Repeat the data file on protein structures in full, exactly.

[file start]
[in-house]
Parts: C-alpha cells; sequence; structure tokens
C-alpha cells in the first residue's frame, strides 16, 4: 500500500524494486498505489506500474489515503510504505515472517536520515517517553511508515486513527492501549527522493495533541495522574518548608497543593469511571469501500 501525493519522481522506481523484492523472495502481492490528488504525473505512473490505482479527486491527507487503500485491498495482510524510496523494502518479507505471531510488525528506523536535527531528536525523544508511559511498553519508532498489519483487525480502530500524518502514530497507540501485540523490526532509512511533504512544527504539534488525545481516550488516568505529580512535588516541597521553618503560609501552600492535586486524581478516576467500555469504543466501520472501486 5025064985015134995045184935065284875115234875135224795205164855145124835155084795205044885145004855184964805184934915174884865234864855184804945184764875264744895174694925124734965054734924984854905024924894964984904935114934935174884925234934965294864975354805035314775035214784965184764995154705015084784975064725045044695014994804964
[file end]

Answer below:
[in-house]
Parts: C-alpha cells; sequence; structure tokens
C-alpha cells in the first residue's frame, strides 16, 4: 500500500524494486498505489506500474489515503510504505515472517536520515517517553511508515486513527492501549527522493495533541495522574518548608497543593469511571469501500 501525493519522481522506481523484492523472495502481492490528488504525473505512473490505482479527486491527507487503500485491498495482510524510496523494502518479507505471531510488525528506523536535527531528536525523544508511559511498553519508532498489519483487525480502530500524518502514530497507540501485540523490526532509512511533504512544527504539534488525545481516550488516568505529580512535588516541597521553618503560609501552600492535586486524581478516576467500555469504543466501520472501486 5025064985015134995045184935065284875115234875135224795205164855145124835155084795205044885145004855184964805184934915174884865234864855184804945184764875264744895174694925124734965054734924984854905024924894964984904935114934935174884925234934965294864975354805035314775035214784965184764995154705015084784975064725045044695014994804964